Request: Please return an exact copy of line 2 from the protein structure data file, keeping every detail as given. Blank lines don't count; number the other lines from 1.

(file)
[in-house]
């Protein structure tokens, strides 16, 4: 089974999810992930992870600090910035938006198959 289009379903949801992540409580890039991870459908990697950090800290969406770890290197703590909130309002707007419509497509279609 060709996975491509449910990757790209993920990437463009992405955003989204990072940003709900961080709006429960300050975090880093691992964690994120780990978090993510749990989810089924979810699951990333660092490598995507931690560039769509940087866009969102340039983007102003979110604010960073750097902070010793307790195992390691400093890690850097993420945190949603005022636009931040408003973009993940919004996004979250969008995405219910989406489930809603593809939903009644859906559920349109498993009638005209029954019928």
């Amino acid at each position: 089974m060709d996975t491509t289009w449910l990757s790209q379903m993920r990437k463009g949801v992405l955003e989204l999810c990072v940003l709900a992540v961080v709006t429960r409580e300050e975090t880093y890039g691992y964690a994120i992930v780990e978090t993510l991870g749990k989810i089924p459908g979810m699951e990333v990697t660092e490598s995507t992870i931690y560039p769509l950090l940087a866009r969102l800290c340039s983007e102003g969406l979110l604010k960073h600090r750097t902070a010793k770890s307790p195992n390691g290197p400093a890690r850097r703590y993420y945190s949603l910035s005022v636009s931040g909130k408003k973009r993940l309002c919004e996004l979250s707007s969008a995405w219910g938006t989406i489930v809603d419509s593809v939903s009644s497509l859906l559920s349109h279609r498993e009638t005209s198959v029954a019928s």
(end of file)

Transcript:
């Protein structure tokens, strides 16, 4: 089974999810992930992870600090910035938006198959 289009379903949801992540409580890039991870459908990697950090800290969406770890290197703590909130309002707007419509497509279609 060709996975491509449910990757790209993920990437463009992405955003989204990072940003709900961080709006429960300050975090880093691992964690994120780990978090993510749990989810089924979810699951990333660092490598995507931690560039769509940087866009969102340039983007102003979110604010960073750097902070010793307790195992390691400093890690850097993420945190949603005022636009931040408003973009993940919004996004979250969008995405219910989406489930809603593809939903009644859906559920349109498993009638005209029954019928």